Caviar Uncategorized

How To Eat & Serve Caviar

Caviar is without one of the first foods that come to mind when luxury foods are being discussed. It is a sought after dish during prestigious events which leave the question of how does one eat and serve Caviar? What is the best way to eat it?

To appreciate Caviar one must first understand where it comes from. The caviar comes from Sturgeon fish that comes in three species- the Osetra, Sevruga and the Beluga. These species are found in the Caspian Sea but because there is immense overfishing over the last 20 years the Sturgeon fish is already rare, and because of that other fish varieties were cultivated like the Roe fish.

Caviar can also come from other types of fish like salmon, however, this is not considered as “true caviar”. But a lot of brands are trying to get away with labeling some fish eggs as ‘ salmon caviar.

There are different types and grades of Caviar, and it is assessed based on the texture of the beads and the size and how firm the beads are when it gets inside your mouth. Firmer beads of caviar that pop inside your mouth are considered rare and are deemed more expensive by experts.

The most expensive caviar the Beluga can cost from $7,000 to $10,000 per kilogram or $4,500 per pound.

How To Eat Caviar


Whether pasteurized or fresh, caviar should always be chilled when served.
For purists, caviar is best eaten alone. Use a special spoon made of bone, crystal, or mother of pearl (metal spoons are believed to alter the taste) to eat the beads. Caviar should be served and consumed in amounts smaller than a tablespoon. It is traditional etiquette to eat caviar in small bites, and if you’re just learning to eat it, small bites will help you experience the flavor more completely without becoming overwhelmed by the flavor or texture.
Caviar is also often served with freshly buttered toast points, topped with a dollop of crème Fraiche. Blini, thin buckwheat pancakes of Russian origin, are topped with a spoonful of caviar and a dot of sour cream and then loosely rolled into a tube. In some Eastern European countries, caviar is eaten with small steamed potatoes.
Experts recommend buying a 30-gram tin for two people. Whether fresh or pasteurized, caviar leftovers only keep for a day or two (but most recommend just finishing the jar on the spot).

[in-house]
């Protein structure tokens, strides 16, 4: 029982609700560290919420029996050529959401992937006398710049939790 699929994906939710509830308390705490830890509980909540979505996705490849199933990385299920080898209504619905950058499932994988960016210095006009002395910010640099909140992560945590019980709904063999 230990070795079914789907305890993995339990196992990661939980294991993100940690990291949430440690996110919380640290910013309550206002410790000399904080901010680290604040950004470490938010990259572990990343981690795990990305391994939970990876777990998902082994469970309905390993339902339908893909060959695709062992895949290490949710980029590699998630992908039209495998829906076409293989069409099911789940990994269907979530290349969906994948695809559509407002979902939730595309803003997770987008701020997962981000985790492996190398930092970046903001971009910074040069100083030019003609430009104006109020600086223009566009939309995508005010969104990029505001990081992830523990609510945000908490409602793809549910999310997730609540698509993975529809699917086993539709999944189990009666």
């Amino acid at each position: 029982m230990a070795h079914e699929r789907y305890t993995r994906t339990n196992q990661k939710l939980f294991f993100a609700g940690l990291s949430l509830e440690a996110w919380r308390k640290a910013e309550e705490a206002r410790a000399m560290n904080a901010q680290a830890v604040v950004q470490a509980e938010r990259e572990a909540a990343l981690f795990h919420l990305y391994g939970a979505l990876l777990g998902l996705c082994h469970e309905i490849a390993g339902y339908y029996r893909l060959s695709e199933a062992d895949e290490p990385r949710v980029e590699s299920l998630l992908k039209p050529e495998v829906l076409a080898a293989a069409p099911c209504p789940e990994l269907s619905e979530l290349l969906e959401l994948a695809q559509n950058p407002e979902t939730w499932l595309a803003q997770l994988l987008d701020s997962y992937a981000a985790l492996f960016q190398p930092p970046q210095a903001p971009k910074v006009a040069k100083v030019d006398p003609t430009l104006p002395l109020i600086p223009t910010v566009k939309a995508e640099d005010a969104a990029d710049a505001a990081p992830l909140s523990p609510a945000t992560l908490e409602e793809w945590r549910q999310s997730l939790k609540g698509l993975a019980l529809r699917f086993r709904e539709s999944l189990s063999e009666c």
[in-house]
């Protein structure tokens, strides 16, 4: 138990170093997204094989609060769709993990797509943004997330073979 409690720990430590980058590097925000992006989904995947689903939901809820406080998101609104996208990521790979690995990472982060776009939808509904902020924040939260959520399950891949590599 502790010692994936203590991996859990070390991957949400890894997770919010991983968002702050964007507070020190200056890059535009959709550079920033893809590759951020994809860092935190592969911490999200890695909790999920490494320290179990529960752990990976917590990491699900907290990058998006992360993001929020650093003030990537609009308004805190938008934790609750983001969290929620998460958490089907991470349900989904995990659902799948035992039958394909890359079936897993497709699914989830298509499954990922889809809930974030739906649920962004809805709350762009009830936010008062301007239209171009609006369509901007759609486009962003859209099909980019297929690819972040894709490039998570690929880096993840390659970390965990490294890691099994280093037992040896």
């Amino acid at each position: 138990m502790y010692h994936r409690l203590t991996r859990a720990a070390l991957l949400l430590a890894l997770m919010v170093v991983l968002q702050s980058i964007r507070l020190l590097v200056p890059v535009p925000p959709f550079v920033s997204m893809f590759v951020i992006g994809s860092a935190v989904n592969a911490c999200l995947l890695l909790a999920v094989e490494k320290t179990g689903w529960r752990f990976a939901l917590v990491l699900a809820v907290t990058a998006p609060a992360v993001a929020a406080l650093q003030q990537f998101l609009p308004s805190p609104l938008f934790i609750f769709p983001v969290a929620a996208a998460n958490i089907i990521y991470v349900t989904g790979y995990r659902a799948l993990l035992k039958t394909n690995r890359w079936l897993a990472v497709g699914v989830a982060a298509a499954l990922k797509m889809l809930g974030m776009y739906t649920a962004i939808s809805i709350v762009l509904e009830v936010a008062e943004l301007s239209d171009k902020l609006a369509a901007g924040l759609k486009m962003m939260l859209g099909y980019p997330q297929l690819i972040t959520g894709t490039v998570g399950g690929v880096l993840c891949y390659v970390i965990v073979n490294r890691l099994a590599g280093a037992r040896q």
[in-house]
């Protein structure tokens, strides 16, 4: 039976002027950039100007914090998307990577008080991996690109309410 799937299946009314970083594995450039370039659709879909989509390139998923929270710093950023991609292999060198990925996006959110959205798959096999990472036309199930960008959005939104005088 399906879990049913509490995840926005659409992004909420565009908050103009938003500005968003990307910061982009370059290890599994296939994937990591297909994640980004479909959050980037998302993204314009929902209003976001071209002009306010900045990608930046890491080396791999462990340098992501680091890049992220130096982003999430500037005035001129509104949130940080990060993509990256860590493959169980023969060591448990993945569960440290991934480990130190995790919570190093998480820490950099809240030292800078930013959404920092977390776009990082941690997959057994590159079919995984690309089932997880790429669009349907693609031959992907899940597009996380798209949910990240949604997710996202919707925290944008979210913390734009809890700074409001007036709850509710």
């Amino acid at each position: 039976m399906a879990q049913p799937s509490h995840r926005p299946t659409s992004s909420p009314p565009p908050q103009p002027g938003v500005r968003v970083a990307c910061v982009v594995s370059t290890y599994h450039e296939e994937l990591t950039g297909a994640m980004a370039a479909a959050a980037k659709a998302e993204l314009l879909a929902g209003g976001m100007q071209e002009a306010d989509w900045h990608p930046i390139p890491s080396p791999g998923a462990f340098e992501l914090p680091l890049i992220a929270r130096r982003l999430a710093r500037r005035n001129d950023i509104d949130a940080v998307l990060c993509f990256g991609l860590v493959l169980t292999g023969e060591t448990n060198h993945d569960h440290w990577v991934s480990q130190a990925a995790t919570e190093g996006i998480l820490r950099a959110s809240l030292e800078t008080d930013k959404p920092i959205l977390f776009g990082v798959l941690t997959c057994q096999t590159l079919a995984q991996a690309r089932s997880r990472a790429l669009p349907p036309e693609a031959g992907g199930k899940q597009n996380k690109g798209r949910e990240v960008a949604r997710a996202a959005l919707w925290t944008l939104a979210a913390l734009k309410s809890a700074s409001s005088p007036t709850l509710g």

If you absolutely must store it, place the caviar in its original container, cover it tightly with plastic wrap, and then replace the lid. Place it in the coldest part of your refrigerator, and pack the caviar container in ice if the fridge doesn’t maintain a temperature below 32 degrees.

Fine caviar should be served alone, very cold (26-35F) and preferably in a non-metallic bowl nested inside a larger bowl filled with crushed ice. It is usually not recommended to transfer the eggs from the tin to a serving dish because they may break unless extensive care is taken while doing so. Silver and metal bowls and utensils should be avoided due to oxidation, which may impart a metallic taste to the caviar. The best choices are servers and utensils made of glass, bone, or to be truly traditional, mother-of-pearl or gold.

Although caviar is best served by itself, common accompaniments include crème Fraiche, lemon wedges, hard-cooked eggs (yolks and whites chopped separately), mini potatoes, minced onions, blinis (Russian mini crepes), toast points lightly coated with unsalted butter. Higher quality caviars are best eaten alone or simply with toast, blinis or unsalted crackers.

When using different types of caviar, they should be served in the order of intensity of the taste, beginning with a milder-flavor, such as White Sturgeon and moving onto those that are more intense, such as Sevruga.

What Beverages should be served together with Caviar?

Caviar is best paired with alcoholic beverages and traditional Russian aristocracy usually eats caviar with heavy chilled vodka, champagne, and wine. However you must not serve caviar with just about any wine, there are specific types of wine that go along with the taste.

Pair caviar with Sauvignon Blanc & Golden Whitefish, Salmon and Trout Caviar. Chardonnay & Beluga with Osetra, White Sturgeon Caviar. Brut & Sturgeon Caviar, Blanc de Blanc with Salmon and White Sturgeon Caviar. Sparkling Rose goes well with Beluga and Osetra Caviar. While Pinot Noir goes well with Golden Whitefish, White Sturgeon Caviar, and Salmon Caviar.

How To Serve and Garnish Caviar?

Caviar is already luxurious and delightful in itself, it is best to eat it directly so that no garnish can tarnish the flavor. Only the ones who find the taste of caviar too intense garnish it with other things like unsalted crackers and hard-boiled eggs. Others who want the experience to be a little bit more creative add oysters and white chocolate. Caviar is the Queen of the meal and should be given proper attention during the event.

Caviar Dining Etiquette

Avoid eating too much caviar, no matter how much tempted you are to eat more. 2 ounces is enough or about two spoonfuls. Do not chew the caviar because in doing so it will lose its flavor, use your tongue instead to feel the beads of the fish eggs and to savor the buttery fat. Savor and relish caviar and enjoy it. Begin with a half teaspoon and then luxuriate the experience by eating the caviar bit by bit.

Caviar is a rich source of Vitamin A and D, it also includes a healthy amount of omega-3 fatty acids and is said to be able to hinder the symptoms of depression. It is also considered as an aphrodisiac and a dish best-loved by Royalty.

Caviar, however, is not for those who are into vegetarianism. The good news is that there are now vegetarian caviar substitutes that are already available. These caviar substitutes are made out of seaweed and algae like the Kelp Caviar that comes from Canada and Cavi-art that comes with a taste effect of lumpfish flavors and salmon.